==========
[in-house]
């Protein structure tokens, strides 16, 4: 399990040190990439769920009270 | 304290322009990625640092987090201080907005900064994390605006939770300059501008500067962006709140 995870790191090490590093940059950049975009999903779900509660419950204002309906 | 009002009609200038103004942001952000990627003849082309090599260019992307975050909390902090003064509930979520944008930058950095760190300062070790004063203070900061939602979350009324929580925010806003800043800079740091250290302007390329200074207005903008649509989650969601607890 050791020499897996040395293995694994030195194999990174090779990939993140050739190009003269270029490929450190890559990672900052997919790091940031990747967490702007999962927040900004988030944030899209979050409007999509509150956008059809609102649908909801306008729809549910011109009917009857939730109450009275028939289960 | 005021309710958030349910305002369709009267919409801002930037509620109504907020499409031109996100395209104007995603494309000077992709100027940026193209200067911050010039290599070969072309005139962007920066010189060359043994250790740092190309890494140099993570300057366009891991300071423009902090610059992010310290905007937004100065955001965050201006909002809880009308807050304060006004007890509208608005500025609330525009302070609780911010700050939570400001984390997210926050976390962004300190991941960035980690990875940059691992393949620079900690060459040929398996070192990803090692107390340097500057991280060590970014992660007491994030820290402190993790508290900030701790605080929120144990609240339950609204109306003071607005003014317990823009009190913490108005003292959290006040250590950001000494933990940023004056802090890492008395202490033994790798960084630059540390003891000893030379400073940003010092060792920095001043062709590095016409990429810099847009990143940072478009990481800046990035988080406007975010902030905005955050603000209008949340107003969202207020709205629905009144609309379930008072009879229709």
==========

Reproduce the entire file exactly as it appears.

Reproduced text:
[in-house]
């Protein structure tokens, strides 16, 4: 399990040190990439769920009270 | 304290322009990625640092987090201080907005900064994390605006939770300059501008500067962006709140 995870790191090490590093940059950049975009999903779900509660419950204002309906 | 009002009609200038103004942001952000990627003849082309090599260019992307975050909390902090003064509930979520944008930058950095760190300062070790004063203070900061939602979350009324929580925010806003800043800079740091250290302007390329200074207005903008649509989650969601607890 050791020499897996040395293995694994030195194999990174090779990939993140050739190009003269270029490929450190890559990672900052997919790091940031990747967490702007999962927040900004988030944030899209979050409007999509509150956008059809609102649908909801306008729809549910011109009917009857939730109450009275028939289960 | 005021309710958030349910305002369709009267919409801002930037509620109504907020499409031109996100395209104007995603494309000077992709100027940026193209200067911050010039290599070969072309005139962007920066010189060359043994250790740092190309890494140099993570300057366009891991300071423009902090610059992010310290905007937004100065955001965050201006909002809880009308807050304060006004007890509208608005500025609330525009302070609780911010700050939570400001984390997210926050976390962004300190991941960035980690990875940059691992393949620079900690060459040929398996070192990803090692107390340097500057991280060590970014992660007491994030820290402190993790508290900030701790605080929120144990609240339950609204109306003071607005003014317990823009009190913490108005003292959290006040250590950001000494933990940023004056802090890492008395202490033994790798960084630059540390003891000893030379400073940003010092060792920095001043062709590095016409990429810099847009990143940072478009990481800046990035988080406007975010902030905005955050603000209008949340107003969202207020709205629905009144609309379930008072009879229709």